U.S. Met Coal Exports May Suffer Because of New Steel and Aluminum Tariffs

All choices involve costs. That’s axiomatic in the field of economics. The U.S. government imposed tariffs on steel and aluminum imports this week using presidential authority under the Trade Expansion Act of 1962 and the Trade Act of 1974 upon a finding that increasing steel imports and the reduction in domestic steel-making capacity impairs the national security of the United States. The new tariffs will become effective on March 23. These new tariffs, however, could disrupt exports of US metallurgical coal, one of the bright spots in the domestic coal industry that we wrote about last year.

As an example, Brazil is a major consumer of U.S. met coal and its Ministers of Foreign Affairs and Industry and Industry, Foreign Trade and Services responded to the U.S. tariffs, stating that Brazil has a “preference for dialogue and partnership, [but] Brazil reaffirms that it will take all necessary steps, both bilaterally and multilaterally, to preserve its rights and interests.” Brazil is the second-largest source of steel imports to the United States after Canada which has been exempted from the new tariffs. But Brazil also is dependent upon imports of metallurgical coal for its steel mills because its own coal resources are of poor quality and support only power applications. Brazil’s coal imports are nearly $2.8 billion (USD) per year with more than a third of that coming from coal mines in the United States. Brazil’s ministers also pointed out that its steel exports are semi-finished products that are used as inputs in the North American steel industry.

Metallurgical coal exports experienced a year-over-year volume increase of 38.2% between 2016 and 2017. And this demand increase drove significant increases in average prices to importing countries. The upswing in metallurgical coal production also saw a rise in injury and fatality rates in the coal industry from 2016 to 2017. But even with the cuts and reallocation of MSHA’s coal-enforcement resources outlined in our previous post, MSHA completed 100% of its scheduled coal mine inspections with a 15 % increase in citations or orders issued to the coal industry. In fact, while the deregulation of coal mines garnered significant attention during the 2016 presidential election, mine safety and health regulations remain largely untouched by the current administration.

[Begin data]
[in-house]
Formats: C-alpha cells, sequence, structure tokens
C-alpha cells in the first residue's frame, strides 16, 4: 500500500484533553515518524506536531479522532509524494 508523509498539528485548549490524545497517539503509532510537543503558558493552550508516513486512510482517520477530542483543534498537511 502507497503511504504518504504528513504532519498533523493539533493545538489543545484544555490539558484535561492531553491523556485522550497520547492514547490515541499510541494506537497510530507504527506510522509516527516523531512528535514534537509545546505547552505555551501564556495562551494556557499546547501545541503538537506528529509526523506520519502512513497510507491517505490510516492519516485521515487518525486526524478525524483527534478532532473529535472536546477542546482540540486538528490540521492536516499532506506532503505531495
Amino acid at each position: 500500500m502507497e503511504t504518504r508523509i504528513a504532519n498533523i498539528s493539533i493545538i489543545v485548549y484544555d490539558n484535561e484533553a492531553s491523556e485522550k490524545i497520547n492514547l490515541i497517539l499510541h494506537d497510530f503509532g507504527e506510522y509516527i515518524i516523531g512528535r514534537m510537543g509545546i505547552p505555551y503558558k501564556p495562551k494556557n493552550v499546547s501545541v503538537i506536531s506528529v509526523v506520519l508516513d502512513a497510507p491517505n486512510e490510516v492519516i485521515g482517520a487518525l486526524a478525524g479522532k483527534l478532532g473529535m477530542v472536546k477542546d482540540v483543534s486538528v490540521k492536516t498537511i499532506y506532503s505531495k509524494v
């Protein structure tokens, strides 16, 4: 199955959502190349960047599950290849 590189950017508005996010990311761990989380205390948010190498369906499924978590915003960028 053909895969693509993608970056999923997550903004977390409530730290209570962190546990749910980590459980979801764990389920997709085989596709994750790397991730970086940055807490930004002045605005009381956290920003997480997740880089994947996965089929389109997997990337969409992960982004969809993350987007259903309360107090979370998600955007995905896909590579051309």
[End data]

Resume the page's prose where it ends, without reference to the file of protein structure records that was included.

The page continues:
Retaliatory measures by other countries in response to the U.S. steel and aluminum tariffs could end up hurting the U.S. met coal industry in favor of other exporters. The strength of the industry is dependent both upon steel production and demand from overseas customers. While increased domestic steel making could create substitute demand for met coal within U.S. borders, the National Mining Association has described that theory as “a muddled picture until we know more of the details.

Met Coal Still a Hot Commodity But Coal Regulatory Enforcement Resources Have Cooled

The Wall Street Journal reported this week that metallurgical coal (or “met” coal) remains a sought-after commodity despite the general malaise of the coal industry as a whole. Met coal is a higher-grade coal than the thermal coal used in power plants with a low sulfur content and strong coking properties, which is used in steelmaking. Australia is the world’s leading producer with the United States in second place and China’s steelmaking industry is one of the leading consumers. China has its own domestic met coal production capacity and, combined with its steelmaking industry, produces 50% of the word’s met coal and steel. As a result, China’s labor and industrial policies have an outsized influence on the price of met coal.

The WSJ reported that met imagesWZTNB9GTcoal hit an average price of $161 per ton in March, whereas thermal coal sold for only $53 per ton, a price that has not seen much movement for the past two years. Spot prices for met coal in the first half of 2017 largely have been driven by the effects of Cyclone Debbie, which closed four Australian rail networks and disrupted coal exports. Because of the disruptions, April spot prices for met coal exceeded $300 per ton, but are expected to return to more typical levels once the transportation problems are corrected. Nevertheless, the price movements have benefited U.S. met coal companies. Continue reading